A new group on campus is breaking barriers surrounding mental health support through action and conversation.
Founded in 2010, Jack.org is a Canadian non-profit organization that advocates for mental health and suicide prevention. By working primarily with youngsters, the charity hopes to eliminate the stigma associated with mental illness.
With chapters present throughout North America, Jack.org has put down some roots in the province. The new chapter at the University of Saskatchewan marks the third Jack.org initiative in Saskatchewan, with psychology honours student Jenna Bernatsky leading the 13 members in the Saskatoon team.
Bernatsky believes that mental health is far more complex than what most people understand. They say that the education system currently lacks proper mental health resources for students and that Jack.org gives people the ability to raise their concerns about mental health policies, and solutions for issues that pervade society.
“For instance, online therapy can be funded and provided because of the COVID-19 pandemic to serve as a mental health check-in and mitigate the issue of long wait times,” Bernatsky said.
Due to COVID-19, the university chapter is currently operating remotely, but this did not stop the group’s activities. So far, they have focused on initiatives such as “Mental Health Monday,” where they discuss online topics such as seasonal affective disorder or men’s mental health.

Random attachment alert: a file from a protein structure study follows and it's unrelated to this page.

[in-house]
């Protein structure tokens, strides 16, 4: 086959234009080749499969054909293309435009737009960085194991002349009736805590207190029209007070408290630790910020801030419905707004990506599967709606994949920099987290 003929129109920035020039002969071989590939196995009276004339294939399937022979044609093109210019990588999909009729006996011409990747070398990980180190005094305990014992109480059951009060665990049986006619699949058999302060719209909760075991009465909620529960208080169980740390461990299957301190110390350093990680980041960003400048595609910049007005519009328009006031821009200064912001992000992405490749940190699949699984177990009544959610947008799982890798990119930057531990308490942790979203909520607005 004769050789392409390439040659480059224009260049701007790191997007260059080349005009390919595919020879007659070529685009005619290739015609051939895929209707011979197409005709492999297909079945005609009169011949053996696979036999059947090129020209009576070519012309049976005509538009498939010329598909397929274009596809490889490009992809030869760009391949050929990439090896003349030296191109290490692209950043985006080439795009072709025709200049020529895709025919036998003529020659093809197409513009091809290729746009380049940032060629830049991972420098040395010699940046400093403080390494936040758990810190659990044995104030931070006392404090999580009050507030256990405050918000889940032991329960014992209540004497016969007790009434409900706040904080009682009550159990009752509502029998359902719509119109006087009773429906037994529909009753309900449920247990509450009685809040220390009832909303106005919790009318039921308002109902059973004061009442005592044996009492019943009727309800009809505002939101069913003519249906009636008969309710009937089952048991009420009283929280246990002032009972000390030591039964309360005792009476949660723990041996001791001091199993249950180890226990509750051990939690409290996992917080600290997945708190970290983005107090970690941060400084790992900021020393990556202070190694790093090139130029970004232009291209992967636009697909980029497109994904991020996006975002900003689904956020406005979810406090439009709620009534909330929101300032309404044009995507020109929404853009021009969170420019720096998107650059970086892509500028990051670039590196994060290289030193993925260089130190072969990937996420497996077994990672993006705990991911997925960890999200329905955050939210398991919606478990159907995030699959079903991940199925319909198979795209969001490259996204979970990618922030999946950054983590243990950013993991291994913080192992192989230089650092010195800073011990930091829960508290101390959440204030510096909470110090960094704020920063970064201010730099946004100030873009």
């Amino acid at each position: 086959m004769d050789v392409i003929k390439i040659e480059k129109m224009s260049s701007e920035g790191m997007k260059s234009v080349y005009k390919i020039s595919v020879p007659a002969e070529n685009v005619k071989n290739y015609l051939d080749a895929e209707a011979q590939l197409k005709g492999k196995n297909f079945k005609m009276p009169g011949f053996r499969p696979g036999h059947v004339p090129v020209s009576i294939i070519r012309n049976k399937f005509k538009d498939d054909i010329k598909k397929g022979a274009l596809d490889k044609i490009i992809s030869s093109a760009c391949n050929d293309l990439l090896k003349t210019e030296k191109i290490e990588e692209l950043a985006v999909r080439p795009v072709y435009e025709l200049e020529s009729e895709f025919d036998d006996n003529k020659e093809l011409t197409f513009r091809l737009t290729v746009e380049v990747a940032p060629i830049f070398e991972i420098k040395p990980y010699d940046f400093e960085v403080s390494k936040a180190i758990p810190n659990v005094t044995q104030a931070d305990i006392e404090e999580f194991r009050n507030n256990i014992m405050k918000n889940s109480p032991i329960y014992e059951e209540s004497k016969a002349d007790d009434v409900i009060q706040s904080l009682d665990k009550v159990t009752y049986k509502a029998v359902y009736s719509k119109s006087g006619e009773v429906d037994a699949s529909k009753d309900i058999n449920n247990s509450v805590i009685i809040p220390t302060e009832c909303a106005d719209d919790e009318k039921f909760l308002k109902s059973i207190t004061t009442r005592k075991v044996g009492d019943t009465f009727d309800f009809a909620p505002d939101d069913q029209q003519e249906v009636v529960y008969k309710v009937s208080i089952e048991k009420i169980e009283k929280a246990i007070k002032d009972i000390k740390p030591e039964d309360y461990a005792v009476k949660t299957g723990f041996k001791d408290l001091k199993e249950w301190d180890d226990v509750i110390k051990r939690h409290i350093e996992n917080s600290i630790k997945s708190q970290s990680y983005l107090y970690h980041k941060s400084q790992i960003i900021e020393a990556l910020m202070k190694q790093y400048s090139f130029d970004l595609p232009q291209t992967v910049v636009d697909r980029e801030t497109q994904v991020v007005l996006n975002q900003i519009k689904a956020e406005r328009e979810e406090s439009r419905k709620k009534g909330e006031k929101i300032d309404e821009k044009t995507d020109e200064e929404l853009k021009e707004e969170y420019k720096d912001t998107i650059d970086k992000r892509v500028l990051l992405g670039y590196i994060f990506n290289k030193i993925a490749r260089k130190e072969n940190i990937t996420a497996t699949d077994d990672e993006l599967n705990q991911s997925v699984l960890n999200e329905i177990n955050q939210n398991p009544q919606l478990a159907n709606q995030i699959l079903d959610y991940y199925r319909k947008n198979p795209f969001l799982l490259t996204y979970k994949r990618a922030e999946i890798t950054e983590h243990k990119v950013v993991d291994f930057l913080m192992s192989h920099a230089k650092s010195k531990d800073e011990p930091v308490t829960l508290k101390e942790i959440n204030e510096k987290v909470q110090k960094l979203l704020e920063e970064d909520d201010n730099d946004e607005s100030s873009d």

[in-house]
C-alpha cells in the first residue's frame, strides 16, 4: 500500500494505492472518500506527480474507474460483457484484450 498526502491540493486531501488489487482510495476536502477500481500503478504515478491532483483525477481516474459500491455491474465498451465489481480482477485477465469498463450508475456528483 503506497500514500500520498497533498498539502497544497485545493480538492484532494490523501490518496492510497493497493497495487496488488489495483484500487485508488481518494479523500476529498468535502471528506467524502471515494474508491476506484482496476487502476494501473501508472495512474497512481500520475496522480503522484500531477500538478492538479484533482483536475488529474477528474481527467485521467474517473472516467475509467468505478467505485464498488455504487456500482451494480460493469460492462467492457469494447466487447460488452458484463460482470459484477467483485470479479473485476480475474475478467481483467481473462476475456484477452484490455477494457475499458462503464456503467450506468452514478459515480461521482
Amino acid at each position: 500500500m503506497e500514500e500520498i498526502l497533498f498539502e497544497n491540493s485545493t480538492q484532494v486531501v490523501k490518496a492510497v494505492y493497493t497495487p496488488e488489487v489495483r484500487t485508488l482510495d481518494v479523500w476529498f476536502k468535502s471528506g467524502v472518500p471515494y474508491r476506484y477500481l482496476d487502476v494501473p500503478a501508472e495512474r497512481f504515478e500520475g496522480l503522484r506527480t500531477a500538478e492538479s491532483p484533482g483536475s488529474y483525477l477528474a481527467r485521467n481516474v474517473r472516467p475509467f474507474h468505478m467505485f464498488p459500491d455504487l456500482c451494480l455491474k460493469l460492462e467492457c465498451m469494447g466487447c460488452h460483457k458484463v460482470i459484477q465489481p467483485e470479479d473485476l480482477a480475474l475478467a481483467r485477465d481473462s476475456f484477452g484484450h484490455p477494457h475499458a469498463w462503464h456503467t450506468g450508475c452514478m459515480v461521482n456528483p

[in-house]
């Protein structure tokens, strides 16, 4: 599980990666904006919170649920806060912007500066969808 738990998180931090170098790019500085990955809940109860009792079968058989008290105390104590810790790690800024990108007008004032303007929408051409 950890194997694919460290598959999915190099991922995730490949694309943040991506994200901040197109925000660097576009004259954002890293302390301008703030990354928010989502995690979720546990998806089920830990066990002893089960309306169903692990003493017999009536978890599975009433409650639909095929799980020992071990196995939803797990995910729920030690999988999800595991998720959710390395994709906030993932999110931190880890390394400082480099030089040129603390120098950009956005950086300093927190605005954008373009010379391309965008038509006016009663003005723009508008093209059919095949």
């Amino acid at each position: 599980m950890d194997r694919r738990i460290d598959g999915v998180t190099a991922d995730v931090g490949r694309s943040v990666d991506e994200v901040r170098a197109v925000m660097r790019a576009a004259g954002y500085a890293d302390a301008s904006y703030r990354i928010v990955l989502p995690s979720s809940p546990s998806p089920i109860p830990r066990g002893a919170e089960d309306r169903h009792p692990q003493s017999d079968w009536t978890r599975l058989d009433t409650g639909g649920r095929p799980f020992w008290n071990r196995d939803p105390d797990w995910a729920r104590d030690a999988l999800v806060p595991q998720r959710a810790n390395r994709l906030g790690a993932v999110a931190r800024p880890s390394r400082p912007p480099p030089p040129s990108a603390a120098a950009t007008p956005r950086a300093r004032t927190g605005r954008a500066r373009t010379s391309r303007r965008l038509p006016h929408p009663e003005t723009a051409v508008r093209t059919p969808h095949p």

Their hope is to increase their presence on campus and generate a significant impact on the student body.
Alongside Bernatsky is the chapter’s outreach co-lead, psychology student Inshal Anees. According to Anees, the team plans to hold events that encourage a conversation about mental health. Ideas such as discussion nights for students to talk about mental health stigma, game nights or movie nights to break the monotony of remote learning are in the works.
Events, particularly those held in smaller communities, can encourage youth to take ownership of their well-being and push communities to develop long-term solutions, says Anees.
With upcoming events and projects, the team is ecstatic about their start at the U of S. Anees is grateful to the organization and its team culture, especially because of the encouragement they get from the team’s weekly mental health check-ins.
“It gives everyone a chance to share their feelings in a non-judgemental space,” Anees said.
If you or anyone you know is interested in getting involved with University of Saskatchewan’s Jack.org Chapter, please contact the team via Instagram (@jack.org_uofs).
If you, or a friend, require any urgent or nonurgent mental-health care, do not hesitate to contact the Student Wellness Centre — phone 306-966-5757 or email email@example.com. For after-hours support, please contact Saskatoon Mobile Crisis at 306-933-6200 or Crisis Services Canada at 1-833-456-4566.